I will say that there is another alternative to the Constitutional amendment route that I failed to mention before. Move to one of the adjoining states. I work for the Federal government and know plenty of people who live in MD or VA and commute to DC. The bottom line is that regardless of how unfair we might think it is, we all have to play by the rules.

    Also, I’m curious to know if your obvious passion for voters’ rights extends to Puerto Ricans?

  8. The old “move” argument. You can do better than that. Its a waste of my time responding, but here goes anyway.

    If I were to move (and by the way, I also own houses in Virginia and West Virginia), that still leaves over half-a-million DC denizens whose inalienable rights continue to be disrespected and go unrecognized. If DC were intended to be a de-populated wasteland, the Constitution (your Constitutionn not mine, I’ve been excluded!) would have said so.

    Voting rights cannot be denied based on race, gender, or age, but they can and should be denied on the basis of ZIP CODE? Come ON!

    Only the most compelling reasons can be justified
    for excluding persons for voting… and “because we say so” doesn’t count. I’d like to hear a current cogent argument for creating a district
    with no voting rights and no local autonomy, one not based on “because we’ve always done it that way” or “to protect our fragile central government”. Violating the fundamental principle of “Consent of the Governed” should occur under only the MOST stringent, compelling circumstances, and only when no lesser methods suffice.

    For example, I would agree to a compromise that leaves the Federal “last word” authority of the nation as a whole over the District in place, if it were able to be exercised ONLY when a clear national consensus existed that it was essential, which consensus was supported by the same threshold level of agreement which must be met by DC getting admitted BACK into the Union: a 75% supermajority vote. Other than that, DC should be allowed to run it’s own local affairs like any other jurisdiction, without interference. And Congress could still exercise that authority while DC had voting representation IN the Congress. There is no legitimate reason (let alone a compelling one) for denying representation. I would even compromise and allow individual DC residents to register and vote as if they were citizens living abroad, in any state of their choice, maybe allowing a change in choice at each census.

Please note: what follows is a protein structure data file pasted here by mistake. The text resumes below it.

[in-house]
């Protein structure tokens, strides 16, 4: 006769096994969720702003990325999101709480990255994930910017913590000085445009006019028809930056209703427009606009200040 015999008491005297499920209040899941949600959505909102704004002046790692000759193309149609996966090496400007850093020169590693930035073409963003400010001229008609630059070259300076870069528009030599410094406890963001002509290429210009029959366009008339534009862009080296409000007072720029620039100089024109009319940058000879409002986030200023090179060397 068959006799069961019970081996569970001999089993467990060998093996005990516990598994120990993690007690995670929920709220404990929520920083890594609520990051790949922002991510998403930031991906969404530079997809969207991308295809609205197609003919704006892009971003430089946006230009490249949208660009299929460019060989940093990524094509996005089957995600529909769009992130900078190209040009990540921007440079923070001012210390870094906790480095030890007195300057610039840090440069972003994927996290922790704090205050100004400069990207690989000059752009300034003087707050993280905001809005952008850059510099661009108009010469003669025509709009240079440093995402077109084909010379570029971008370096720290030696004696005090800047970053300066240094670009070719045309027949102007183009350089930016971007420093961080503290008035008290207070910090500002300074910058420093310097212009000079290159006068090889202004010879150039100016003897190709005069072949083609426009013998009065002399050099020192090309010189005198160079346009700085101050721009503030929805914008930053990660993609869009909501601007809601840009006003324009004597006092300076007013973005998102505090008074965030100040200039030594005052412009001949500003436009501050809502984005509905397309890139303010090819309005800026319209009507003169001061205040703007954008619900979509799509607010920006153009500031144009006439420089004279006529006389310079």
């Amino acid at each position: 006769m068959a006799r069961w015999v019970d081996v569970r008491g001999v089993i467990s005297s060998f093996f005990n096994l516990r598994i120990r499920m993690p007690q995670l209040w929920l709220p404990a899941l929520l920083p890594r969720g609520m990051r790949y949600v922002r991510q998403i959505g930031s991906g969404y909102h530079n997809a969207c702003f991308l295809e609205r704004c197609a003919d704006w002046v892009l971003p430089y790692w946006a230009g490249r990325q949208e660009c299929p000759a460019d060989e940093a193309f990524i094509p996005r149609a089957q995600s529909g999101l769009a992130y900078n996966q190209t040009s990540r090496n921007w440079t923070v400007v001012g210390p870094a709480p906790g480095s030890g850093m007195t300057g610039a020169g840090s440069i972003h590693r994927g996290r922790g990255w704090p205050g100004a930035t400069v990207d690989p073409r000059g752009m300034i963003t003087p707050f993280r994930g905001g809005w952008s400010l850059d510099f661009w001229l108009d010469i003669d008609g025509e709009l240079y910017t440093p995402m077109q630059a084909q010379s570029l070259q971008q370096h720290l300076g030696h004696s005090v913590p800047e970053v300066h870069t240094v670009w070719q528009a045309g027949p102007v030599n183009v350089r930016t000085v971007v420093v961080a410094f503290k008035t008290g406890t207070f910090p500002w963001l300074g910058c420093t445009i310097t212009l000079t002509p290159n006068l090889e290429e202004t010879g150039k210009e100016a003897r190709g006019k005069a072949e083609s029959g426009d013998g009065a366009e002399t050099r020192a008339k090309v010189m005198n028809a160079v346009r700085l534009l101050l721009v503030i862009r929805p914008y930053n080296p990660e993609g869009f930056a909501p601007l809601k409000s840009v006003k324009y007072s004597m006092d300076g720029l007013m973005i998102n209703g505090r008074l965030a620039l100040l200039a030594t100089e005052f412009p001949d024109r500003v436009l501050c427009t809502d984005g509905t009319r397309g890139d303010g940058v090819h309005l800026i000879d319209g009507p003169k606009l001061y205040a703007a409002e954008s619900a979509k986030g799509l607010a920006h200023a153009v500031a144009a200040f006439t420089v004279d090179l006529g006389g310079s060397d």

DC was a part and parcel of the original thirteen colonies, progeny and posterity of the Founders, for whom the Founders pledged their Lives, their Fortunes, and their Sacred Honor to secure Liberty. The same cannot be said of Puerto Rico, nor, for that matter, of Alaska, Hawaii, or even Wyoming. Which by the way, is smaller in population than DC, and is grossly over-represented, with two senators for less than half a million population, versus California with two senators for over 25 million population — a 50 to 1 disproportion in representation.

    Brainstorming here. I’d even go for combining Wyoming and DC (Wyombia?), to correct for disproportionate representation. 😉

    It’d be a good partisan compromise, too. Deep red Wyoming and deep blue DC make deep purple Wyombia. 😉

    As for Puerto Rico, if they vote to be admitted, and are willing to pay federal income tax, and meet the criteria for admission as a state, sure, they should have a vote just like Hawaii and Alaska. Their population is considerably larger than both states combined.

    And I could even go for Hawaii annexing all the Pacific Islands to create a state of Pacifica. Hawaii is pretty small too, and needs to bulk up.

    Vermont is also too small, and should re-join New York. The state should be called Dakota. And Carolina. West Virginia and Virginia should bury the hatchet. Can we take the Louisiana Purchase back for a refund? We could probably make a nice tidy profit (and a real dent in our deficit) if we sold Alaska back to Russia. If we could get China bidding we might do even better. We could trade Texas back to Mexico for 100-years of Mexican oil. 😉 Maybe we could even entice the UK and Canada to join and end up with an even 100 states! United States of the A&P (Atlantic and Pacific!) 😉

  9. “The bottom line is that regardless of how unfair we might think it is, we all have to play by the rules.”